Programming on a MacBook Air

I program. I plan systems. I build them. I design them. So why aren't I using a MacBook Pro?

The main reason for this is that I'm frugal and that I'm a coffee house junky. When I noticed that MacBook Airs were finally on the refurb list at the Apple Store, I had to jump on one. For $1299, I purchased an Air with 1.8Ghz and a 64gb SSD Hard-drive. If I bought this last year, it would have easily ran me over $3,000.

My biggest concern with this purchase is how it would hold up. Could I bare the 13 inch screen? Can I transition from a powerful and clunky Thinkpad to a stick thin sheet of aluminum?

I scoured the web for answers. I wanted to know whether or not someone is actually using the Air as a rig for programming. If you tried performing this query, you may find this thread from google:

Unfortunately, no one really provides any answers in it. I would have to find the answer out for myself.

Before we look at the Air, let me first tell you about my previous rigs.
- MacPro Desktop w/ 23" Cinema Display @ 1920 by 1200
- 15.4" Lenovo Thinkpad T61p @ 1440 by 900
- 17" Dell XPS fully upgraded @ 1920 by 1200

Those are all pretty powerful machines. Probably in most cases, more powerful than I need. What strikes me the most are the resolutions. I'll be losing from 400-200 pixels on the laptops. However, the T61p and XPS are Windows XP boxes and this operation system has been a thorn in my side lately.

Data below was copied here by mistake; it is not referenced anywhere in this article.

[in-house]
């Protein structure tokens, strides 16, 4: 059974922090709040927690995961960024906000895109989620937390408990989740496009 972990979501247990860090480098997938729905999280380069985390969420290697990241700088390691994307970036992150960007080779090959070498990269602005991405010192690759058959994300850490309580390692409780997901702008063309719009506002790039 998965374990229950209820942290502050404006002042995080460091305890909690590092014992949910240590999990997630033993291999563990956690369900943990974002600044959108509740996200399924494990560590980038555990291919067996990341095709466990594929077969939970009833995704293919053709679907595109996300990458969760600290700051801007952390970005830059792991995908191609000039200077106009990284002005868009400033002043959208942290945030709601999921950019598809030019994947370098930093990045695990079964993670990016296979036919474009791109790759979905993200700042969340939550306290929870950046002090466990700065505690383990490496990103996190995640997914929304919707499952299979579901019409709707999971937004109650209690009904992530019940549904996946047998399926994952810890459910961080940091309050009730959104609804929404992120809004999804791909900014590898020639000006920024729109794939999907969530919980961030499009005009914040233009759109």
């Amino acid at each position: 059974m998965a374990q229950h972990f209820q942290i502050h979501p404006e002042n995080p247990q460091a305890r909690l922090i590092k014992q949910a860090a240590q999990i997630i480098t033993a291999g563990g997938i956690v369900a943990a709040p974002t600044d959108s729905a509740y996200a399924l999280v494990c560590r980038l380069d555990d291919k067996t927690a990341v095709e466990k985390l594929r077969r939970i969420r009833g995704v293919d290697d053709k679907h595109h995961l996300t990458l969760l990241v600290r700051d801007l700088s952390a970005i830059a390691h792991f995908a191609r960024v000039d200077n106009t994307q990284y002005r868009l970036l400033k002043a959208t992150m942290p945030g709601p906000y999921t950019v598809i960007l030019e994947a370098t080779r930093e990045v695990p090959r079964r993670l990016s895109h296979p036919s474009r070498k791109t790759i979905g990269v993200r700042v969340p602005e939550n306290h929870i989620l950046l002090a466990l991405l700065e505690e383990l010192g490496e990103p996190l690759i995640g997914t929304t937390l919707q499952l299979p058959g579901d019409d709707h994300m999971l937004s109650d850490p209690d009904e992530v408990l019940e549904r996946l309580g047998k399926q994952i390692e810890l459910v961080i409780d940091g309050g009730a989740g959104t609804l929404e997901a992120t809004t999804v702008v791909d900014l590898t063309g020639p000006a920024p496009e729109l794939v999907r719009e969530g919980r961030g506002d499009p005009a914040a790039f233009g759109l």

With my Air, I'm running a resolution of 1280 by 800. Due to it's size (13"), it probably wouldn't make any sense to run it at a higher resolution. After playing around with the system for a bit, it's noticeably not as smooth as the MacPro -- obviously. Setting up my environment was a breeze though, compared to getting the same thing running on a Windows box.

I'm currently working on an Python gig where I'm using Django, the Google App-Engine, and TextMate as my IDE. I prefer TextMate over PyDev on Eclipse because it's light weight, elegant, and I don't need to worry about project files.

Running the project, you'll need several windows open. A terminal window (for debugging and various shell tasks), a browser (to test the interface), and one for your IDE or TextMate. I've attached a few screen shots of my development environment for those who need to see what it may look like.

With "Spaces" from OSX 10.5 or Leopard, keeping all windows open is very pleasant. Switching between windows can be performed easily using the control button plus an arrow key. It's much easier than switching between windows using the alt-tab method. This is very close the programming experience you'll get with using two monitors. I'm SOOO glad I have it on the MacBook Air. Without Spaces, I'm not sure if I would find my self gushing over this laptop.

So yes, I am gushing. I love the experience so far. Spaces, TextMate, Terminal is everything that I could ask for in a programming rig. Although I guess I could just boot into Ubuntu on my Thinkpad and get a similar experience. However, I do fairly often boot into Windows for Word and PhotoShop... Sorry Open-Office and Gimp, it didn't always work out between us.

But this little Air should be able to handle Office and Photoshop. I haven't tested it out yet but I'll post my thoughts when I do. Bottom line, I wanted a Mac and I think I purchased the best one I could under $1500 dollars. Would I pay $2500 for an Air? Probably not, I think I would get a Pro if I had the extra money. Do I regret not shelling out an extra grand for the Pro? Heck no. The Air does everything that I need.